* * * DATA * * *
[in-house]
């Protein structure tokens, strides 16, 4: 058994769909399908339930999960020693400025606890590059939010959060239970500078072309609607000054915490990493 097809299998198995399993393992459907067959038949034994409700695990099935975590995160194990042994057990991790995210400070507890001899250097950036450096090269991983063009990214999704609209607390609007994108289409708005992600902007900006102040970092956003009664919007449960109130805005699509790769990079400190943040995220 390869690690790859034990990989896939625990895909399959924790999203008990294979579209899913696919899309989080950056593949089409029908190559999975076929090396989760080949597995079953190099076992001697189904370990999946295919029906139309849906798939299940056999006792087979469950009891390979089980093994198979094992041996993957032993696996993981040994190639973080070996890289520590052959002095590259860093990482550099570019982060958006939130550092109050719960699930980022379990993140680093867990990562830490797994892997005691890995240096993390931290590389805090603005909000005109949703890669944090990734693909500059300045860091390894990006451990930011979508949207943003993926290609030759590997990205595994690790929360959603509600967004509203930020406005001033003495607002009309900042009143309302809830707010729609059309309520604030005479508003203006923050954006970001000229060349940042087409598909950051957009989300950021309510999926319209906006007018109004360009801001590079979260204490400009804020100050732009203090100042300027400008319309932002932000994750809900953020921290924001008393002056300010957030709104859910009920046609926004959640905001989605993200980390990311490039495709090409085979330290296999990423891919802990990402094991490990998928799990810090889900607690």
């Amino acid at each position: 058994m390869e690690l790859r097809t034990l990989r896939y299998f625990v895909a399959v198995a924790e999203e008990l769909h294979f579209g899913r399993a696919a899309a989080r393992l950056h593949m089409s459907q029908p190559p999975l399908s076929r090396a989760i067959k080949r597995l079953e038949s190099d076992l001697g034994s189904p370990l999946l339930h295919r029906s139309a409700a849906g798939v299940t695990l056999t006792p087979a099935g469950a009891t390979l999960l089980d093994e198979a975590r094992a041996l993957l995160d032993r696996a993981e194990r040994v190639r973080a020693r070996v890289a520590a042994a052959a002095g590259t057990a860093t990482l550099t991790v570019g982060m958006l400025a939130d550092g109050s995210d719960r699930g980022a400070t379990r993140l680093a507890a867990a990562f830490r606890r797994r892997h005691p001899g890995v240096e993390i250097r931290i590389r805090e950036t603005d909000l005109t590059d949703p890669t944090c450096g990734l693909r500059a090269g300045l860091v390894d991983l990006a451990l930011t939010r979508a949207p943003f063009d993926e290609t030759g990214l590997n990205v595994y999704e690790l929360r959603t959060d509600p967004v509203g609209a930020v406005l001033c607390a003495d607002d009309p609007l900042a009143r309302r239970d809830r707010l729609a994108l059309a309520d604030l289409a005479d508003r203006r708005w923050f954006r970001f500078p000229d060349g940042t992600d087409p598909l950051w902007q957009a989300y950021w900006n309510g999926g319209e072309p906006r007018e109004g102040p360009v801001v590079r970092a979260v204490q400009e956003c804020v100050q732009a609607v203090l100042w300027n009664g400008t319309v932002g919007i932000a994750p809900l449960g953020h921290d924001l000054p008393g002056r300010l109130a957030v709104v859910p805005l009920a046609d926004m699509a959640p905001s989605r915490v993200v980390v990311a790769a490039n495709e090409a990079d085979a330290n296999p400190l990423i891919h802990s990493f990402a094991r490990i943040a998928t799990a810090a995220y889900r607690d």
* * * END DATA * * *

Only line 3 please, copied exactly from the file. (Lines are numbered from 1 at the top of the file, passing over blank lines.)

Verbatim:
């Amino acid at each position: 058994m390869e690690l790859r097809t034990l990989r896939y299998f625990v895909a399959v198995a924790e999203e008990l769909h294979f579209g899913r399993a696919a899309a989080r393992l950056h593949m089409s459907q029908p190559p999975l399908s076929r090396a989760i067959k080949r597995l079953e038949s190099d076992l001697g034994s189904p370990l999946l339930h295919r029906s139309a409700a849906g798939v299940t695990l056999t006792p087979a099935g469950a009891t390979l999960l089980d093994e198979a975590r094992a041996l993957l995160d032993r696996a993981e194990r040994v190639r973080a020693r070996v890289a520590a042994a052959a002095g590259t057990a860093t990482l550099t991790v570019g982060m958006l400025a939130d550092g109050s995210d719960r699930g980022a400070t379990r993140l680093a507890a867990a990562f830490r606890r797994r892997h005691p001899g890995v240096e993390i250097r931290i590389r805090e950036t603005d909000l005109t590059d949703p890669t944090c450096g990734l693909r500059a090269g300045l860091v390894d991983l990006a451990l930011t939010r979508a949207p943003f063009d993926e290609t030759g990214l590997n990205v595994y999704e690790l929360r959603t959060d509600p967004v509203g609209a930020v406005l001033c607390a003495d607002d009309p609007l900042a009143r309302r239970d809830r707010l729609a994108l059309a309520d604030l289409a005479d508003r203006r708005w923050f954006r970001f500078p000229d060349g940042t992600d087409p598909l950051w902007q957009a989300y950021w900006n309510g999926g319209e072309p906006r007018e109004g102040p360009v801001v590079r970092a979260v204490q400009e956003c804020v100050q732009a609607v203090l100042w300027n009664g400008t319309v932002g919007i932000a994750p809900l449960g953020h921290d924001l000054p008393g002056r300010l109130a957030v709104v859910p805005l009920a046609d926004m699509a959640p905001s989605r915490v993200v980390v990311a790769a490039n495709e090409a990079d085979a330290n296999p400190l990423i891919h802990s990493f990402a094991r490990i943040a998928t799990a810090a995220y889900r607690d």